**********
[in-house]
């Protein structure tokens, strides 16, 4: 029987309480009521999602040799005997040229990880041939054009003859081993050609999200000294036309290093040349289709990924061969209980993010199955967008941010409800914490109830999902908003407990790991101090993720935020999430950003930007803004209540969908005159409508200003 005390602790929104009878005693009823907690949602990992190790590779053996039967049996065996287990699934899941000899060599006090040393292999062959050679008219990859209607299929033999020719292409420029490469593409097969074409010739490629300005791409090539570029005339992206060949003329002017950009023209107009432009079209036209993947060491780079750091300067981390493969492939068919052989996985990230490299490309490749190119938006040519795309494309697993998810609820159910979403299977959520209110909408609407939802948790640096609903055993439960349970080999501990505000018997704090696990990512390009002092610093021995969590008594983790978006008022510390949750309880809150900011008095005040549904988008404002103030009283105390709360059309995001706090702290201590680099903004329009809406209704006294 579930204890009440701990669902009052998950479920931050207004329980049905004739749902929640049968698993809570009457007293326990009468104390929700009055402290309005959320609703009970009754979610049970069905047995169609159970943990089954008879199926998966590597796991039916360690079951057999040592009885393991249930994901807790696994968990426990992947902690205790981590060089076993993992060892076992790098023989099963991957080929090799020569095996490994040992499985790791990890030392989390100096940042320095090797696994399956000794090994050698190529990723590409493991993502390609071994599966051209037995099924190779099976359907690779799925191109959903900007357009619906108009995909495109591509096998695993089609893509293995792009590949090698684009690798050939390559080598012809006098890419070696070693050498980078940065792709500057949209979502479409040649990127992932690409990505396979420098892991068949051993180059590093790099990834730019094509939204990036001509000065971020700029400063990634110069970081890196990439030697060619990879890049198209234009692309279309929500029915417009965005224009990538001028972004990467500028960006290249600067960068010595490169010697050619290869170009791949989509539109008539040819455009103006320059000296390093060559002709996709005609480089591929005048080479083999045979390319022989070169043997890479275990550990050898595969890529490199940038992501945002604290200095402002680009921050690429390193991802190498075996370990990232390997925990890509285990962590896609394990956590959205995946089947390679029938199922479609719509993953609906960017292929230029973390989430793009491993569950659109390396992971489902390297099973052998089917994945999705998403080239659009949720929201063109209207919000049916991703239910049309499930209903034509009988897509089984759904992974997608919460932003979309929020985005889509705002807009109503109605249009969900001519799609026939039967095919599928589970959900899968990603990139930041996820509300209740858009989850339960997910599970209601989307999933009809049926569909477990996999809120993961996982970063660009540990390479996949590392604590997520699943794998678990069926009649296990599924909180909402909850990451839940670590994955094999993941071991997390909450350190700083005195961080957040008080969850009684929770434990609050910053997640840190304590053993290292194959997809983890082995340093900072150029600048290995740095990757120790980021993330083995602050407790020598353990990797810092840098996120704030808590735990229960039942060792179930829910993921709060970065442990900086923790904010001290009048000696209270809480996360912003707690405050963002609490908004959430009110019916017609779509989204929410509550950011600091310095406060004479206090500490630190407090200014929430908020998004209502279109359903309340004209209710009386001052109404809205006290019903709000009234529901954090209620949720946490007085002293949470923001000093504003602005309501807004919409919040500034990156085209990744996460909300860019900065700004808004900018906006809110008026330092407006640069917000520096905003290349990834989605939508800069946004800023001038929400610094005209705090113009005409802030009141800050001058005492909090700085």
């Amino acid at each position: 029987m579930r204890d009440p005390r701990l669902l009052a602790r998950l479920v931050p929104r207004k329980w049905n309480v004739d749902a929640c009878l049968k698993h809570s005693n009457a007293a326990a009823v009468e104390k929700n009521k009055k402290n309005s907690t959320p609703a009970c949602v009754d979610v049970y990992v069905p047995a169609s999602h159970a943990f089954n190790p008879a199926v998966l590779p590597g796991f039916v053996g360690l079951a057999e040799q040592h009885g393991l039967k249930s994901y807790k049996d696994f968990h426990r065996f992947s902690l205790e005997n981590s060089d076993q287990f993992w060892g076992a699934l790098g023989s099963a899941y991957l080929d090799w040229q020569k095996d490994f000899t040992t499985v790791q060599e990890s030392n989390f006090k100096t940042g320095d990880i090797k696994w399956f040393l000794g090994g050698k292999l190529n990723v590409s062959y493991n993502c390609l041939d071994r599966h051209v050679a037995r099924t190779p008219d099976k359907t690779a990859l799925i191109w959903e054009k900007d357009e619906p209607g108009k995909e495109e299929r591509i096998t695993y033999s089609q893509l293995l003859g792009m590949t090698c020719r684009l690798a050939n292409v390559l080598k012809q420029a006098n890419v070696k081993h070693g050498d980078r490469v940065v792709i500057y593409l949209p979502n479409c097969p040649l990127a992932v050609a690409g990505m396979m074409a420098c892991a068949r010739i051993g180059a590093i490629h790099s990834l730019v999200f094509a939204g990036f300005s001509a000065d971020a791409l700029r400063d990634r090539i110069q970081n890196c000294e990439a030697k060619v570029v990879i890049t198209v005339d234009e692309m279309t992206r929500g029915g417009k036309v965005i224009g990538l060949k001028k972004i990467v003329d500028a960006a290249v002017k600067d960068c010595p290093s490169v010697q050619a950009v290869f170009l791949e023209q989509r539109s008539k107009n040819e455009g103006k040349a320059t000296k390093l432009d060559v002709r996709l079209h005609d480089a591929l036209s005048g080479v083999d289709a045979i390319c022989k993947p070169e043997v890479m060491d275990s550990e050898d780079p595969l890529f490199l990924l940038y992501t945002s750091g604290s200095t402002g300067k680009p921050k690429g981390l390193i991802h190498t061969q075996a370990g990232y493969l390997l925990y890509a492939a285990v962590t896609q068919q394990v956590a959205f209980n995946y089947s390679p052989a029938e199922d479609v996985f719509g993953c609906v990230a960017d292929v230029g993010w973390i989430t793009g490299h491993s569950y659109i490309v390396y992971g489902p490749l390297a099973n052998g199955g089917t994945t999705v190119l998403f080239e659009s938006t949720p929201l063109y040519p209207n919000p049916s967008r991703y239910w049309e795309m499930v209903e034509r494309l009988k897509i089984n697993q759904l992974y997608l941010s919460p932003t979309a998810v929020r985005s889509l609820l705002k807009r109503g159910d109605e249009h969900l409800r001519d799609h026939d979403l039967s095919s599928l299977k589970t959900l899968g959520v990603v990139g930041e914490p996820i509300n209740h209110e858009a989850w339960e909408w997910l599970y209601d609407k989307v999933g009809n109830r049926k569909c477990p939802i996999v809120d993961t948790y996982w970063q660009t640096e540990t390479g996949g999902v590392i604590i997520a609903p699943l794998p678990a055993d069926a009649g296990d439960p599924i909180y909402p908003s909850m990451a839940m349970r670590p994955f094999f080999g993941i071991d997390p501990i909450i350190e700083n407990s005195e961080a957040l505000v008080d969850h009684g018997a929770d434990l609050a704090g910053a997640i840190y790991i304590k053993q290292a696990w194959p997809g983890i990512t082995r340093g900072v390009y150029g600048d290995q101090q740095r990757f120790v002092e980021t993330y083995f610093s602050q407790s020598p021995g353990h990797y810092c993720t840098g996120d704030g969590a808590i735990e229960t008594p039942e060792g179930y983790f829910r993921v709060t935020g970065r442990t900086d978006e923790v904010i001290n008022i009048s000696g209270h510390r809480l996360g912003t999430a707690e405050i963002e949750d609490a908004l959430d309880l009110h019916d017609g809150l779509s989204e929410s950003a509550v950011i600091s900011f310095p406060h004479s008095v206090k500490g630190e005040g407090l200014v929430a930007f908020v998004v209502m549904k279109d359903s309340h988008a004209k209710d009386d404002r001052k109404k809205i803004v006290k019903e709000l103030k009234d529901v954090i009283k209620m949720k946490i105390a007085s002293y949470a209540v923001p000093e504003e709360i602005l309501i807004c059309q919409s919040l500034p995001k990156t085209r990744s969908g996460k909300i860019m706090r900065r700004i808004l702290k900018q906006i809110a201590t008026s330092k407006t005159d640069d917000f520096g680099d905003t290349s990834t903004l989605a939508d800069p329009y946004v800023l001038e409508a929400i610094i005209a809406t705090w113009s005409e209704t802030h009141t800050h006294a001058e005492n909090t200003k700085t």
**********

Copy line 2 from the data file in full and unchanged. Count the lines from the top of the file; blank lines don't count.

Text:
């Protein structure tokens, strides 16, 4: 029987309480009521999602040799005997040229990880041939054009003859081993050609999200000294036309290093040349289709990924061969209980993010199955967008941010409800914490109830999902908003407990790991101090993720935020999430950003930007803004209540969908005159409508200003 005390602790929104009878005693009823907690949602990992190790590779053996039967049996065996287990699934899941000899060599006090040393292999062959050679008219990859209607299929033999020719292409420029490469593409097969074409010739490629300005791409090539570029005339992206060949003329002017950009023209107009432009079209036209993947060491780079750091300067981390493969492939068919052989996985990230490299490309490749190119938006040519795309494309697993998810609820159910979403299977959520209110909408609407939802948790640096609903055993439960349970080999501990505000018997704090696990990512390009002092610093021995969590008594983790978006008022510390949750309880809150900011008095005040549904988008404002103030009283105390709360059309995001706090702290201590680099903004329009809406209704006294 579930204890009440701990669902009052998950479920931050207004329980049905004739749902929640049968698993809570009457007293326990009468104390929700009055402290309005959320609703009970009754979610049970069905047995169609159970943990089954008879199926998966590597796991039916360690079951057999040592009885393991249930994901807790696994968990426990992947902690205790981590060089076993993992060892076992790098023989099963991957080929090799020569095996490994040992499985790791990890030392989390100096940042320095090797696994399956000794090994050698190529990723590409493991993502390609071994599966051209037995099924190779099976359907690779799925191109959903900007357009619906108009995909495109591509096998695993089609893509293995792009590949090698684009690798050939390559080598012809006098890419070696070693050498980078940065792709500057949209979502479409040649990127992932690409990505396979420098892991068949051993180059590093790099990834730019094509939204990036001509000065971020700029400063990634110069970081890196990439030697060619990879890049198209234009692309279309929500029915417009965005224009990538001028972004990467500028960006290249600067960068010595490169010697050619290869170009791949989509539109008539040819455009103006320059000296390093060559002709996709005609480089591929005048080479083999045979390319022989070169043997890479275990550990050898595969890529490199940038992501945002604290200095402002680009921050690429390193991802190498075996370990990232390997925990890509285990962590896609394990956590959205995946089947390679029938199922479609719509993953609906960017292929230029973390989430793009491993569950659109390396992971489902390297099973052998089917994945999705998403080239659009949720929201063109209207919000049916991703239910049309499930209903034509009988897509089984759904992974997608919460932003979309929020985005889509705002807009109503109605249009969900001519799609026939039967095919599928589970959900899968990603990139930041996820509300209740858009989850339960997910599970209601989307999933009809049926569909477990996999809120993961996982970063660009540990390479996949590392604590997520699943794998678990069926009649296990599924909180909402909850990451839940670590994955094999993941071991997390909450350190700083005195961080957040008080969850009684929770434990609050910053997640840190304590053993290292194959997809983890082995340093900072150029600048290995740095990757120790980021993330083995602050407790020598353990990797810092840098996120704030808590735990229960039942060792179930829910993921709060970065442990900086923790904010001290009048000696209270809480996360912003707690405050963002609490908004959430009110019916017609779509989204929410509550950011600091310095406060004479206090500490630190407090200014929430908020998004209502279109359903309340004209209710009386001052109404809205006290019903709000009234529901954090209620949720946490007085002293949470923001000093504003602005309501807004919409919040500034990156085209990744996460909300860019900065700004808004900018906006809110008026330092407006640069917000520096905003290349990834989605939508800069946004800023001038929400610094005209705090113009005409802030009141800050001058005492909090700085």